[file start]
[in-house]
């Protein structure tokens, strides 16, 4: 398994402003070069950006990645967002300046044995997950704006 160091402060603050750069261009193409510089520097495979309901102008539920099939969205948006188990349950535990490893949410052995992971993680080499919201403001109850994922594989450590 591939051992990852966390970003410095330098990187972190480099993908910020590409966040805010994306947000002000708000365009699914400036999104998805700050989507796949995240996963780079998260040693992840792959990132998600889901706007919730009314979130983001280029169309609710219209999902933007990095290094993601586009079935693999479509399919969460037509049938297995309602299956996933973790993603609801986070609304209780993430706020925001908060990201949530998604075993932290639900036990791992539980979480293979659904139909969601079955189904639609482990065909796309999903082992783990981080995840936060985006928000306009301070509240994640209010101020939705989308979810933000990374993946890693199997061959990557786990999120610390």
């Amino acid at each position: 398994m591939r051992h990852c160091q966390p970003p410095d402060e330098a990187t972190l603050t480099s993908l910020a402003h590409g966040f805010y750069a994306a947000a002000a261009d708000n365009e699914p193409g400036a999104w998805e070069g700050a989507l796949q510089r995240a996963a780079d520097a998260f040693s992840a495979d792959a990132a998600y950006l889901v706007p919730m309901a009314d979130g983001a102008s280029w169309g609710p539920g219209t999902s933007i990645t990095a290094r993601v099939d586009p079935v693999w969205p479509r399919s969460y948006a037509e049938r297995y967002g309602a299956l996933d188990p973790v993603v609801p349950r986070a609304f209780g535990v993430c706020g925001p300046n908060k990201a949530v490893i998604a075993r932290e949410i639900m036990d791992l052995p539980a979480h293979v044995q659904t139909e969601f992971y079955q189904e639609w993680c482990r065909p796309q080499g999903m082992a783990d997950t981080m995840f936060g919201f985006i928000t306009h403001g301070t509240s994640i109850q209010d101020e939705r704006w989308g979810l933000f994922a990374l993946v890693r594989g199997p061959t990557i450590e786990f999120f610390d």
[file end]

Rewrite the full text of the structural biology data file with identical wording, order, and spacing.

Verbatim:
[in-house]
């Protein structure tokens, strides 16, 4: 398994402003070069950006990645967002300046044995997950704006 160091402060603050750069261009193409510089520097495979309901102008539920099939969205948006188990349950535990490893949410052995992971993680080499919201403001109850994922594989450590 591939051992990852966390970003410095330098990187972190480099993908910020590409966040805010994306947000002000708000365009699914400036999104998805700050989507796949995240996963780079998260040693992840792959990132998600889901706007919730009314979130983001280029169309609710219209999902933007990095290094993601586009079935693999479509399919969460037509049938297995309602299956996933973790993603609801986070609304209780993430706020925001908060990201949530998604075993932290639900036990791992539980979480293979659904139909969601079955189904639609482990065909796309999903082992783990981080995840936060985006928000306009301070509240994640209010101020939705989308979810933000990374993946890693199997061959990557786990999120610390």
């Amino acid at each position: 398994m591939r051992h990852c160091q966390p970003p410095d402060e330098a990187t972190l603050t480099s993908l910020a402003h590409g966040f805010y750069a994306a947000a002000a261009d708000n365009e699914p193409g400036a999104w998805e070069g700050a989507l796949q510089r995240a996963a780079d520097a998260f040693s992840a495979d792959a990132a998600y950006l889901v706007p919730m309901a009314d979130g983001a102008s280029w169309g609710p539920g219209t999902s933007i990645t990095a290094r993601v099939d586009p079935v693999w969205p479509r399919s969460y948006a037509e049938r297995y967002g309602a299956l996933d188990p973790v993603v609801p349950r986070a609304f209780g535990v993430c706020g925001p300046n908060k990201a949530v490893i998604a075993r932290e949410i639900m036990d791992l052995p539980a979480h293979v044995q659904t139909e969601f992971y079955q189904e639609w993680c482990r065909p796309q080499g999903m082992a783990d997950t981080m995840f936060g919201f985006i928000t306009h403001g301070t509240s994640i109850q209010d101020e939705r704006w989308g979810l933000f994922a990374l993946v890693r594989g199997p061959t990557i450590e786990f999120f610390d």